Wind nets for dunes

Nets are now being installed to catch sand at the Hout Bay Beach as part of the City of Cape Town’s second phase of the the greater Hout Bay Dune Rehabilitation Project.

Phase two of the City’s plan to address problems caused by windblown sand on Promenade Road in Hout Bay has kicked off.

Forming part of the greater Hout Bay Dune Rehabilitation Project, which kicked off in June, this phase will see the City’s coastal management branch installing wind nets to trap sand in preparation for the summer months when south-easterly wind reach gale force speed.

During the first phase of the project machinery was used to lower the beach levels on the eastern side of the beach.

Phase two, said Mayco member for spatial planning and environment, Marian Nieuwoudt, would be similar to the “brushwood rows”, historically used at Hout Bay, according to

“However, instead of brushwood hedgerows, we will now use dune nets. The dune nets will not break up or disintegrate, neither will it affect the beach. We can also remove the nets once the summer months are over and reuse it again when needed,” she said.

According to the City, the dune nets will be installed at an angle perpendicular to the predominant south easterly wind direction and parallel with Promenade Road. The nets will be in place until the end of April next year when all of the sand that has accumulated will be pushed back into the sea.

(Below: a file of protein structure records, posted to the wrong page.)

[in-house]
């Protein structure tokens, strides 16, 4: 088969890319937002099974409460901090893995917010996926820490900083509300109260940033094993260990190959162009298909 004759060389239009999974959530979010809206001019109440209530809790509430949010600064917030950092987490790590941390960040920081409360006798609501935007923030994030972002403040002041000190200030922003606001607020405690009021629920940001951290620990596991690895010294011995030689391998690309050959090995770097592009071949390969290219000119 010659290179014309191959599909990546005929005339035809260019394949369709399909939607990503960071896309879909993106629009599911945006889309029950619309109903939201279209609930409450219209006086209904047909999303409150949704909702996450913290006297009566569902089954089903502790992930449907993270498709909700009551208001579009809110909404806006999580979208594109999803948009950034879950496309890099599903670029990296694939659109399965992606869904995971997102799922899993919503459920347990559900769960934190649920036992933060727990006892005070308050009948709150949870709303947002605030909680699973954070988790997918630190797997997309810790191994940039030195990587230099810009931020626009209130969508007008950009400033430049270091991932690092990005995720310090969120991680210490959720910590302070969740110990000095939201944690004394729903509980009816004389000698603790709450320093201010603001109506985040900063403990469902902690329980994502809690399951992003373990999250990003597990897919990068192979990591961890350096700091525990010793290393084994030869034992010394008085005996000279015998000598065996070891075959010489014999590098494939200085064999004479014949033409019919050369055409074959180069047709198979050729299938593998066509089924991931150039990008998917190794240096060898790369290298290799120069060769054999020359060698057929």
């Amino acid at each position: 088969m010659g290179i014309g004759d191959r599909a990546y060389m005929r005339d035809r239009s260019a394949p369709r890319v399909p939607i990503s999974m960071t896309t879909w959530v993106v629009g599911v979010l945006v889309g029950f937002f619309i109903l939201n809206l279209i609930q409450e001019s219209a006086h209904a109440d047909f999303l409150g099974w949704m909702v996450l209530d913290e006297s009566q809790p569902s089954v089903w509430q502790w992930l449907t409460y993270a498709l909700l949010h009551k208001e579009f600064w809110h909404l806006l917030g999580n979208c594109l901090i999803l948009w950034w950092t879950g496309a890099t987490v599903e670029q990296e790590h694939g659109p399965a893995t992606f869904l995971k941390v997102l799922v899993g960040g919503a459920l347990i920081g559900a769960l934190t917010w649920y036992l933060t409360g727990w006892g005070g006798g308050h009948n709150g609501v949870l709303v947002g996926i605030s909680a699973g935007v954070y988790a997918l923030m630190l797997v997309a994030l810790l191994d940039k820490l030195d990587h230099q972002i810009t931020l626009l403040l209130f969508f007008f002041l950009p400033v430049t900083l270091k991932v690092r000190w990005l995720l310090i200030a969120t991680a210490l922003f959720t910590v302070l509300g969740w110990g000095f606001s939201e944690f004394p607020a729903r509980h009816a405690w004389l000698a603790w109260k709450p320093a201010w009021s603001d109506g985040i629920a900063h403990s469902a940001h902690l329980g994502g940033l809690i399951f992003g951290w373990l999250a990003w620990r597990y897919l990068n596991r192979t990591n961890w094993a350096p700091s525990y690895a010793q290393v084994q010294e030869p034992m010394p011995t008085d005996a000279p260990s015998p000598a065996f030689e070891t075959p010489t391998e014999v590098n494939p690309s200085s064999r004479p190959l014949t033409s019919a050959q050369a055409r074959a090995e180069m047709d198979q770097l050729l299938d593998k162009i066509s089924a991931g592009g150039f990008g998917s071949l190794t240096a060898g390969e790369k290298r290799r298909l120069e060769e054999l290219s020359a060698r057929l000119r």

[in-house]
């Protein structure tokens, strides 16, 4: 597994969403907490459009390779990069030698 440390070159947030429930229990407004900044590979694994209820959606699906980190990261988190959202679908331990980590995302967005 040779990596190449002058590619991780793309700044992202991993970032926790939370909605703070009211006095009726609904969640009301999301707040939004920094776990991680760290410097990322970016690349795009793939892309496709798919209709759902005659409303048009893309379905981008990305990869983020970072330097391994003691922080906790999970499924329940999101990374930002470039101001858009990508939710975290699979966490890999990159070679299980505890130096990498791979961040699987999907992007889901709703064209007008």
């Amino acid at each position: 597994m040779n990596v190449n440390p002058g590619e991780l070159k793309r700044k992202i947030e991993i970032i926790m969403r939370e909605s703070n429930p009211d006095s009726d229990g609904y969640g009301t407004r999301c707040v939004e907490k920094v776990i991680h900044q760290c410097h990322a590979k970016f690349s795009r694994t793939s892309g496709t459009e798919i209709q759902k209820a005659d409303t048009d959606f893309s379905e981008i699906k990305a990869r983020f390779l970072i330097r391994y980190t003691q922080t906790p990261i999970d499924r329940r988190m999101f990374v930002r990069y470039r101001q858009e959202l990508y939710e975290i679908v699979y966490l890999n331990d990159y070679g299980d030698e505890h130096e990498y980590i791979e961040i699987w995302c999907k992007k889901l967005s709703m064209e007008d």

The Hout Bay Dune Rehabilitation Project already scooped gold in three different categories at the annual South African Landscapers Insitute’s (SALI) award ceremony last year.

The Hout Bay Dune Project, managed by Vula Environmental Services, a contractor appointed by the City of Cape Town’s environment department, won the country’s top award for excellence in landscaping.The project was entered into three categories, which included specialised landscaping, water wise landscaping and environmental landscaping, taking gold in all three at the SALI’s virtual event, (“Gold awards for dune project”, Sentinel News, August 14, 2020).

“The primary objective is for the nets to trap and reduce the impact of windblown sand. However, one of the added benefits is that the nets will also assist to keep the area relatively wind free for sunbathers who always need to battle the southeaster in summer,” Ms Nieuwoudt said.

Rows of nets will be open on either end so beachgoers can walk from the carpark to the beach.

Mayco member for transport and Hout Bay ward councillor, Roberto Quintas, said significant resources had been invested in trying to maintain Promenade Road during the summer months.

“The south easterly winds blow sand onto the road infrastructure faster than we can clear it. Even when we do succeed to remove the sand quick enough, we cannot return it to the beach because it has been contaminated with gravel from the road,” he explained.

To resolve this issue, the City would have to remove the sand from the area, something Mr Quintas said, would become “impractical and costly“, given Hout Bay’s location.

“We are cautiously optimistic that the dune nets will improve the situation. The impact will be monitored and we may continue with the intervention depending on the outcome,” he said.